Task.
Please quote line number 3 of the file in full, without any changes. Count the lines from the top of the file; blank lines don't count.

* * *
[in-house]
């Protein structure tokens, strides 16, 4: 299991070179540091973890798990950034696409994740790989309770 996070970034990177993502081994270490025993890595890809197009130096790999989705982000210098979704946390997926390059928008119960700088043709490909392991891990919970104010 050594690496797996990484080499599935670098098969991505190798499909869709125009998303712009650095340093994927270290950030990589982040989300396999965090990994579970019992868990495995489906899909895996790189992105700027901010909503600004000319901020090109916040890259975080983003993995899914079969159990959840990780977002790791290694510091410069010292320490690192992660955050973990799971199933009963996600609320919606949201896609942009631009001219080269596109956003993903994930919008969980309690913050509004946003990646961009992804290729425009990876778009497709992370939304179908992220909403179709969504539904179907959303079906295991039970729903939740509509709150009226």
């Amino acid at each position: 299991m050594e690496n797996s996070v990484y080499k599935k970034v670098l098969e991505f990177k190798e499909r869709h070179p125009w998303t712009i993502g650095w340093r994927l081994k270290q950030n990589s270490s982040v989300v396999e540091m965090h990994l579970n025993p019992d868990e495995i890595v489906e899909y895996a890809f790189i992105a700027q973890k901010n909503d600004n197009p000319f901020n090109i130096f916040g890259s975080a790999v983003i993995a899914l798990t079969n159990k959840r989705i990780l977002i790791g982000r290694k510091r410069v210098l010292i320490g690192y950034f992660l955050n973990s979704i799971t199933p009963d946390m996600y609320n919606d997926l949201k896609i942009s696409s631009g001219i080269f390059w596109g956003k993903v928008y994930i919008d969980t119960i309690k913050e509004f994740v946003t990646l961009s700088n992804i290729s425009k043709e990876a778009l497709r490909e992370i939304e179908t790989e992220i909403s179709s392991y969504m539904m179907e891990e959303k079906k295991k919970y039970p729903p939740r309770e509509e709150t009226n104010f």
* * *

């Amino acid at each position: 299991m050594e690496n797996s996070v990484y080499k599935k970034v670098l098969e991505f990177k190798e499909r869709h070179p125009w998303t712009i993502g650095w340093r994927l081994k270290q950030n990589s270490s982040v989300v396999e540091m965090h990994l579970n025993p019992d868990e495995i890595v489906e899909y895996a890809f790189i992105a700027q973890k901010n909503d600004n197009p000319f901020n090109i130096f916040g890259s975080a790999v983003i993995a899914l798990t079969n159990k959840r989705i990780l977002i790791g982000r290694k510091r410069v210098l010292i320490g690192y950034f992660l955050n973990s979704i799971t199933p009963d946390m996600y609320n919606d997926l949201k896609i942009s696409s631009g001219i080269f390059w596109g956003k993903v928008y994930i919008d969980t119960i309690k913050e509004f994740v946003t990646l961009s700088n992804i290729s425009k043709e990876a778009l497709r490909e992370i939304e179908t790989e992220i909403s179709s392991y969504m539904m179907e891990e959303k079906k295991k919970y039970p729903p939740r309770e509509e709150t009226n104010f």